Archive for March, 2007

The luckiest Mama

…happens to be me. My cup of gratitude runneth over. Court was yesterday and the judged granted our petition to become Isabel’s parents and family. I feel happy and stunned, though I don’t know why. Hearing on the phone that I am legally her mom made me want to go over there and scoop her up and do a little dance. I’ll be traveling mid-May. I can’t wait to bring her home. I would write more, but my brain isn’t working right now.


March 30, 2007 at 12:23 pm 8 comments

Waiting for dates

I am hearing very soon if court went well and if so, then what our travel dates are for trip #2. I think about Isabel so much. I know she is fine and being cared for very well. I just ache in my heart for her. I fell for her little personality that is showing through loud and clear. She copies the sounds we make for her. Her eyes do this cute little thing when she smiles. She grabs onto my fingers tightly. She loves to be held and we love to hold her. I miss her.

March 29, 2007 at 11:56 am 3 comments

Photo Friday


Does she, or does she not take your breath away?

March 23, 2007 at 12:31 pm 7 comments

It’s just the beginning

Well. So we’re home. I am experiencing a huge emotional slump and I’m trying to bolster myself against it, but right now it’s kicking my butt. I should back up.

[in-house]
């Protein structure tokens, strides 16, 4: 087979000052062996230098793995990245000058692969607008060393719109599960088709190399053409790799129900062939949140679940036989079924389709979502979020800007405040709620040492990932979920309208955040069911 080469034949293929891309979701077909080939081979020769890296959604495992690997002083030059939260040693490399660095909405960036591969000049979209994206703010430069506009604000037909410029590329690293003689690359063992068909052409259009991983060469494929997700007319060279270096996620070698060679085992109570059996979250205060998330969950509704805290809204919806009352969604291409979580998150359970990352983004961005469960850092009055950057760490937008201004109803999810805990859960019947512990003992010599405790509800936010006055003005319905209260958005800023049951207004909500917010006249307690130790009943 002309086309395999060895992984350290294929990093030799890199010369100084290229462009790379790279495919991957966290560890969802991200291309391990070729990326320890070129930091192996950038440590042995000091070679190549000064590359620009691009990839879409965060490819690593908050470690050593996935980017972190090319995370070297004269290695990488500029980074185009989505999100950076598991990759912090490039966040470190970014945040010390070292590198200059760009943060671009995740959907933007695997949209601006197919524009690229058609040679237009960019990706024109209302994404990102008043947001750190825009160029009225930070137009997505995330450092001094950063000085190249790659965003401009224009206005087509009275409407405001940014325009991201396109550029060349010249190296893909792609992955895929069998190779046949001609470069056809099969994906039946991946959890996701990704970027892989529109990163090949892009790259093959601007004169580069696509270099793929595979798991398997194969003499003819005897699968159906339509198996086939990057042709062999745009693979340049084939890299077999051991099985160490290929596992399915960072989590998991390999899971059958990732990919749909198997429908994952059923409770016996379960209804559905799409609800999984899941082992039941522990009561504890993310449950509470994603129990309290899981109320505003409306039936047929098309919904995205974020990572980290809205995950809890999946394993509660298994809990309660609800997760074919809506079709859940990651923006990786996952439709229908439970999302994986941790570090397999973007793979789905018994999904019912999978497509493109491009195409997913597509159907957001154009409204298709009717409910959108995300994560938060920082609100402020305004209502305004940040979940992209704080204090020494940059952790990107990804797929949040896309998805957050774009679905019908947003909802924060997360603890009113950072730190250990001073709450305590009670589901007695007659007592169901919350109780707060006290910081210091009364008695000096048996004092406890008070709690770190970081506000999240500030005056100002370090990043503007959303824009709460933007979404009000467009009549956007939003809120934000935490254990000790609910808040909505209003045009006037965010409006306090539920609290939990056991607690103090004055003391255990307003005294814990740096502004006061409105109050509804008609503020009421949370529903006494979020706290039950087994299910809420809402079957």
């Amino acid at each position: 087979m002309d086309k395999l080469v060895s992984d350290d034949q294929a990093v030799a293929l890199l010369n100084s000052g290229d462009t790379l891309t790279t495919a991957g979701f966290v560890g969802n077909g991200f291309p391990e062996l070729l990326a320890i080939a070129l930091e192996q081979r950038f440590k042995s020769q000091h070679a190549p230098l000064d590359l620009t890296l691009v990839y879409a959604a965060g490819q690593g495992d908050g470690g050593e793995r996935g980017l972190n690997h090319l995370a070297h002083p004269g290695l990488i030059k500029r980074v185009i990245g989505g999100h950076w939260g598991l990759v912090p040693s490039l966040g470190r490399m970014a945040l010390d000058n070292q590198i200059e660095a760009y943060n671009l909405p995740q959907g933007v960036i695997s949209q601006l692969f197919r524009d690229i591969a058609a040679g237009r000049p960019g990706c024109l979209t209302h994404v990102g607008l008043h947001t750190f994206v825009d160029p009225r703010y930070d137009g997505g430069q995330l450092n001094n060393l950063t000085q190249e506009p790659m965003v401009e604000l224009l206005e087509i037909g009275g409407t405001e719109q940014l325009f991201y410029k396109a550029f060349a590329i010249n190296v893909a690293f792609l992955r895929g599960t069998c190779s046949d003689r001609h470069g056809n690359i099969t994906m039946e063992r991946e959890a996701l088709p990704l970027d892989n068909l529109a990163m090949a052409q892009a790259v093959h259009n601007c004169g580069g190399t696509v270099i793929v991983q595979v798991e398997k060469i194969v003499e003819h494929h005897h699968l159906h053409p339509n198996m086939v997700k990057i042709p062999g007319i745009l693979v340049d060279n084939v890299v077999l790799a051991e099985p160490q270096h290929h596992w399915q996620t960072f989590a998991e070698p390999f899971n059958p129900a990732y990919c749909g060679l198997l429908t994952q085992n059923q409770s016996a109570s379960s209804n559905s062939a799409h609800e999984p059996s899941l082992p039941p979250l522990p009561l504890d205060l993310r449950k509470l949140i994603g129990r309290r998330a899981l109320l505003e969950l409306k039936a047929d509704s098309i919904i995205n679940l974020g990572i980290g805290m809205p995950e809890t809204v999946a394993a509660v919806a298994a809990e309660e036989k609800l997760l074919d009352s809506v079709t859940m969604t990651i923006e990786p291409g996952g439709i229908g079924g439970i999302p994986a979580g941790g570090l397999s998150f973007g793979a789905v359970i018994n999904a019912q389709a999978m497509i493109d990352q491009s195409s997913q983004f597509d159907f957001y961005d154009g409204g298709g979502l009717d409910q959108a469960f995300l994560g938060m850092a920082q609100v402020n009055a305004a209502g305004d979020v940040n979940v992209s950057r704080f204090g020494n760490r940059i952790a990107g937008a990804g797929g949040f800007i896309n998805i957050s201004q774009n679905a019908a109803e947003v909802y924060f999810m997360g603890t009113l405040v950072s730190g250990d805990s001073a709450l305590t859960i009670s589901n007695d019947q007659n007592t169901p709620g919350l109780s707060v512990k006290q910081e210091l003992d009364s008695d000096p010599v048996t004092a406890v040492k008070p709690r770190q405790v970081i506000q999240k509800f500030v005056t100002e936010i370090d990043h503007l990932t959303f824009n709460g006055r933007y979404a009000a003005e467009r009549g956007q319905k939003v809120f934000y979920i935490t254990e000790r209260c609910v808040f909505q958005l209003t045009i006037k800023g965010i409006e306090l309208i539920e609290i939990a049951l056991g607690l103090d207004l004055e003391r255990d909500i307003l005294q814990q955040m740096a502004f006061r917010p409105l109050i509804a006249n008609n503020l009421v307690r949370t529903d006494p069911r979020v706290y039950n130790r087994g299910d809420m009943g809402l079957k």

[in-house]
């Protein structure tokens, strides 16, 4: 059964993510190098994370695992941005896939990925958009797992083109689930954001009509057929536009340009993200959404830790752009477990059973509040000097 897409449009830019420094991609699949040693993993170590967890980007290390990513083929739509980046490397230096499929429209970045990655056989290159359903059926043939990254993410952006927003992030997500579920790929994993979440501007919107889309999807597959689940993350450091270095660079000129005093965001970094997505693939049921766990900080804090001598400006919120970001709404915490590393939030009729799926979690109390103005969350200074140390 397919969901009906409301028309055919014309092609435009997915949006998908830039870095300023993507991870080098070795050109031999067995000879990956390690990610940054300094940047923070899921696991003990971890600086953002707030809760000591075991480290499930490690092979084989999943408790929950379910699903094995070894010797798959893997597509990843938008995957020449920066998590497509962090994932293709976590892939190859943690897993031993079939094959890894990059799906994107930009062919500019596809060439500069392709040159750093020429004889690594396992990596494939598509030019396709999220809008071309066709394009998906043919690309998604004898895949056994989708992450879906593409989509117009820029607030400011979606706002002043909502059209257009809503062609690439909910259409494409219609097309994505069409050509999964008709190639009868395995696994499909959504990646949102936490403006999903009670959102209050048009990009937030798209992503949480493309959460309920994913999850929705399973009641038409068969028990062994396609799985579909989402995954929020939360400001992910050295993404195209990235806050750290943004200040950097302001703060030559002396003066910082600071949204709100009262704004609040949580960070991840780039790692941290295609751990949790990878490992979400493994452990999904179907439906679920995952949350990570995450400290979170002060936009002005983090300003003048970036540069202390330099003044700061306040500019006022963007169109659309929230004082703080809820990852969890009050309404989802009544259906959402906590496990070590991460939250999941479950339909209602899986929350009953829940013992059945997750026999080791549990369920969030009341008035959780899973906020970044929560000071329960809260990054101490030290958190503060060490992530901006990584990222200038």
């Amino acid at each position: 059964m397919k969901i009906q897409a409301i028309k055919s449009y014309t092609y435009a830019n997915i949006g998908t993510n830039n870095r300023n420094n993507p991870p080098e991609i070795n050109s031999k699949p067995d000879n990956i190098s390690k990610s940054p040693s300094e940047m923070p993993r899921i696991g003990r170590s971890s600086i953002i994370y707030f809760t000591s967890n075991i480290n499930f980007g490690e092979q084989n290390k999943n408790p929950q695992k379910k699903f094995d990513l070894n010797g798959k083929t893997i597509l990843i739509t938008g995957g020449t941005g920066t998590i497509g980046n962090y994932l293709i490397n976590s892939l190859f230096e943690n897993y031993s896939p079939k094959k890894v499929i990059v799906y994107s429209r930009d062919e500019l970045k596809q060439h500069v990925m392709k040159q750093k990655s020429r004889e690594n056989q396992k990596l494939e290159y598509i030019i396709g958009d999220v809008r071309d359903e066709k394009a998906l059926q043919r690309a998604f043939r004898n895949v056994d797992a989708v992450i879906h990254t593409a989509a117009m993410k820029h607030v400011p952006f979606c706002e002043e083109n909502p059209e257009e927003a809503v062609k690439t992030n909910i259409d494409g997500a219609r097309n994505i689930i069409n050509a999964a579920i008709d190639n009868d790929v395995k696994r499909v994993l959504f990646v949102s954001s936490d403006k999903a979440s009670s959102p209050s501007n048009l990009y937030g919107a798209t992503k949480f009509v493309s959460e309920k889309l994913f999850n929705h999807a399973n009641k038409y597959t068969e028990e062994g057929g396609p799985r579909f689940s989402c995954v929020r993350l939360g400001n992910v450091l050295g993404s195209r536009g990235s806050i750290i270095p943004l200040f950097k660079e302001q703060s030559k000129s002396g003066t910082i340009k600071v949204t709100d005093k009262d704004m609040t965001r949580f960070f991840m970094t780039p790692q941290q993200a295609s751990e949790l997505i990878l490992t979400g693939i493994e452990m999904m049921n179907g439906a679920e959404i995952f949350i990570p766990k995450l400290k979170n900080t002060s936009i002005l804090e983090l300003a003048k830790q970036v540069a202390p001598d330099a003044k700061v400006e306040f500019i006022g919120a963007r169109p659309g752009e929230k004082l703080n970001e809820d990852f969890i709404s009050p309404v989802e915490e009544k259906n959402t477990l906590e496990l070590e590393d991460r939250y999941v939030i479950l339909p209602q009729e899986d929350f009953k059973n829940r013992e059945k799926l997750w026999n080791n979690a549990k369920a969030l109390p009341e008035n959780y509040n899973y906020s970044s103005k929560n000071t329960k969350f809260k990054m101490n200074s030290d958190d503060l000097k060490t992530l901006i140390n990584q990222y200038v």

We said our good-byes on Saturday to Isabel and everyone at the orphanage. I was strong until the last minute before handing her back to her ‘Kyrgyz Grandma’ as she calls herself. We just kept kissing her little cheeks and smelling her and trying to take in all her details before leaving. Two weeks felt so long and yet it wasn’t enough. It was hard to go. We all got back in the jeep we drive to and fro in and were all a pretty silent bunch. Early next morning, we piled back into the jeep and began our 30 hour journey back home. Three flights and two good-sized layovers made for one long haul. Zannie of course was her usual incredibly patient trooper and took all the difficulties in stride. She slept, she played with her dolls, she ate a little bit, and slept some more. She really didn’t complain. Did I mention she’s five?

We got home at around 3 in the morning and we tried to sleep but we couldn’t. So, we stayed up and looked at copious amounts of felt craft we’d purchased while in Bishkek. I’ll have to take a picture of it all, I just fell in love with it so much.

Now, it’s been a couple of days home and I’ve noticed, I mean other people have told me that I’m quite edgy. Edgy might be a nice way of putting it. Today I yelled at husband for something that I did. Yeah. That’s not good. All day I felt shattered and I couldn’t figure out why. I kept trying to figure out why I feel so low. Then, I thought about Isabel. “What’s she doing? Does she wonder where we’ve gone? Does she wonder if we’re ever coming back? Does she want us to come back?” And on and on. Then, I felt whatever I’ve been trying to keep together just rip open and I realized what I was really upset about as I fell into my chair. Lots of tears spilled out and then I felt better. I’m not great, but I’m better. Maybe I’ll feel even better when I know my travel dates for the second trip.

People, I need ideas for my own personal distraction. I’ve got to keep busy. Cleaning just isn’t doing it for me. Please…keep your suggestions clean. Maybe it’s time to break out the old knitting needles.
Just before leaving…
Zannie at JFK waiting for the last flight home

March 22, 2007 at 4:07 pm 8 comments

It’s not easy living in an orphanage